Race to Kilometer Scale Space Construction

China’s Natural Science Foundation of China has outlined a five-year $2.3 million project to study building over kilometer size objects in orbit.

Kilometer-scale, ultra-large spacecraft are major strategic aerospace equipment for the future use of space resources and colonization.

They will study minimizing the weight of the spacecraft and space structures to reduce the number of launches and construction costs.

NASA has had a decade of several NIAC (NASA Innovative Advanced Concepts) projects studying the construction of massive kilometers scale and larger structures in space.

The main NASA study started Feb 2021. Kilometer-Scale Space Structures from a Single Launch, Zachary Manchester, Carnegie Mellon University.

A high-expansion-ratio auxetic structure can be stowed inside a single Falcon Heavy fairing and deployed to a final length of one kilometer on orbit as part of a large space station. The station can then be spun at 1-2 RPM to generate 1g artificial gravity at its ends while still maintaining a microgravity environment at its center near the spin axis, providing the crew with the flexibility of living in a 1g environment while performing some work in microgravity.
Credits: Zachary Manchester, graphic by Tzipora Thompson.

Long-duration spaceflight poses serious challenges for the human body, including muscle atrophy, bone loss, eyesight degradation, and immunosuppression. Many of these effects are linked to a lack of gravity. Generating artificial gravity inside rotating space habitats has been a dream of science fiction since the earliest pioneers of astronautics. However, rotating to produce artificial gravity poses a serious challenge; Humans experience discomfort and motion sickness when exposed to rotation rates greater than a few RPM. To produce artificial gravity near 1g at rotation rates of 1-2 RPM, a kilometer-scale structure is needed. To address this challenge, we will leverage recent advances in mechanical metamaterials to design lightweight deployable structures with unprecedented expansion ratios of 150x or more. Such a structure could be launched inside a single Falcon Heavy rocket fairing and then be deployed autonomously to a final size of a kilometer or more on orbit without requiring complex on-orbit assembly or fabrication. Our study will analyze a mission concept analogous to the Lunar Gateway, in which a kilometer-scale deployable structure forms the backbone of a large rotating space station.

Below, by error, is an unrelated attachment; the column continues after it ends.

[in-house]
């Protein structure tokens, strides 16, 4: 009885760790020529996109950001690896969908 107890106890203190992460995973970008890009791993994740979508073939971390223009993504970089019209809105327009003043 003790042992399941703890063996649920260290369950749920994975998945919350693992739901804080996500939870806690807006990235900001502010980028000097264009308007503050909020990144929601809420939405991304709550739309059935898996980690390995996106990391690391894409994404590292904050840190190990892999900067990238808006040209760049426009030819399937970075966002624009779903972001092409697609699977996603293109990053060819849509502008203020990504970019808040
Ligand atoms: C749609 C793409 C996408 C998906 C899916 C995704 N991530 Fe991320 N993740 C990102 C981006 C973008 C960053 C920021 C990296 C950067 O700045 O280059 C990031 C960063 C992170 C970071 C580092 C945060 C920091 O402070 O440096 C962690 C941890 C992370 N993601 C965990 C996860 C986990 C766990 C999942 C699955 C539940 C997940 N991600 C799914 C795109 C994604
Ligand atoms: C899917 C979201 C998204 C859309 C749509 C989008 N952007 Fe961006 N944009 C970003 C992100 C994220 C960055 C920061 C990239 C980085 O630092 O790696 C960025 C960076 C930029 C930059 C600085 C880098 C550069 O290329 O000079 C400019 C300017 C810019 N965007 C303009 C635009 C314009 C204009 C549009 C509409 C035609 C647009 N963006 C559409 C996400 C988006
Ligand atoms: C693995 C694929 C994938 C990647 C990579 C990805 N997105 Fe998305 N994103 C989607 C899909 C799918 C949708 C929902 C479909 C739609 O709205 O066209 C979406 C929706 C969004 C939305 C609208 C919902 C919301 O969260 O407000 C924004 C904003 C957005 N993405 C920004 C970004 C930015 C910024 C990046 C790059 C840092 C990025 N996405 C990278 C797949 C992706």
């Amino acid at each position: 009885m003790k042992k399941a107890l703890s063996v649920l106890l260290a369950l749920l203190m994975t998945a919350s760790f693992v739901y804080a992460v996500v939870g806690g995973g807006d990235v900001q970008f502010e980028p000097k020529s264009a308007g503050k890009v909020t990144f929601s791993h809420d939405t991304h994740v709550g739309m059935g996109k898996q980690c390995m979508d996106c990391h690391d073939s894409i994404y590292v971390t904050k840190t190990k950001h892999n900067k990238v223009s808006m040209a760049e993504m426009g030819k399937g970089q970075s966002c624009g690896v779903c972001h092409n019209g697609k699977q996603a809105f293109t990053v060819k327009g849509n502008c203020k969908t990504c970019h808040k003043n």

Tethers Unlimited and other companies are working on construction in space.

Hoyt, Robert* (Phase I)
SpiderFab: Process for On-Orbit Construction of Kilometer-Scale Apertures
Tethers Unlimited, Inc.
Bothell, WA
2012 Phase I

Hoyt, Robert* (Phase II)
SpiderFab: Architecture for On-Orbit Construction of Kilometer-Scale Apertures
Tethers Unlimited, Inc.
Bothell, WA
2013 Phase II

Crowe, Devon
Kilometer Space Telescope (KST)
Raytheon
El Segundo, CA 90245-4501
2018 Phase II

Manchester, Zachary
Kilometer-Scale Space Structures from a Single Launch
Carnegie Mellon University
Pittsburgh, PA 15213-3815
2021 Phase I

Mankins, John
SPS-ALPHA: The First Practical Solar Power Satellite via Arbitrarily Large PHased Array
Artemis Innovation Management Solutions
Santa Maria, California 93456
2011 Phase I

Cash, Webster
The Aragoscope: Ultra-High Resolution Optics at Low Cost
University of Colorado
Boulder, CO 80309-0389
2014 Phase I

Janson, Siegfried
Brane Craft Phase II
The Aerospace Corporation
El Segundo, CA 90245-4609
2017 Phase II

Bae, Young
Propellant-less Spacecraft Formation-Flying and Maneuvering with Photonic Laser Thrusters
Y.K. Bae Corporation
Tustin, CA 92780-7709
2013 Phase II

Bandyopadhyay, Saptarshi
Lunar Crater Radio Telescope (LCRT) on the Far-Side of the Moon
NASA Jet Propulsion Laboratory
Pasadena, CA 91109-8001
2021 Phase II

Ritter, Joe* (Phase I)
Ultra-Light “Photonic Muscle” Space Structures
University of Hawaii
Honolulu, HI 96822
2011 Phase I

Ritter, Joe* (Phase II)
OCCAMS: Optically Controlled and Corrected Active Meta-material Space Structures
University of Hawaii
Honolulu, HI 96822
2012 Phase II

25 thoughts on “Race to Kilometer Scale Space Construction”

  1. My proposal is to dig a hole on the Moon, put a cap on it with an optical port, and take advantage of the lack of atmosphere to use mirrors to focus sunlight in through that port.

    You can protect the port from contamination by introducing clean gas around it. The gas then flushes everything that's volatilized out, which will then fractionally separate as the gas cools. Once it's all condensed out or been otherwise separated, the gas goes back in.

    Gravity keeps the molten mass at the bottom of the hole.

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  2. I'd say this stuff is transitional to structures built with lunar, or asteroidial materials. These techniques could yield a deployable concentrating mirror to smelt extraterrestrial materials. I've speculated for a long time that in orbit, one could fractionally distill everything, up to tungsten, and carbon. With vacuum as a crucible, you can vaporize anything. The only problem is keeping the solids, and liquids in the focus while the gasses are boiling out of them. Maybe ultrasonics?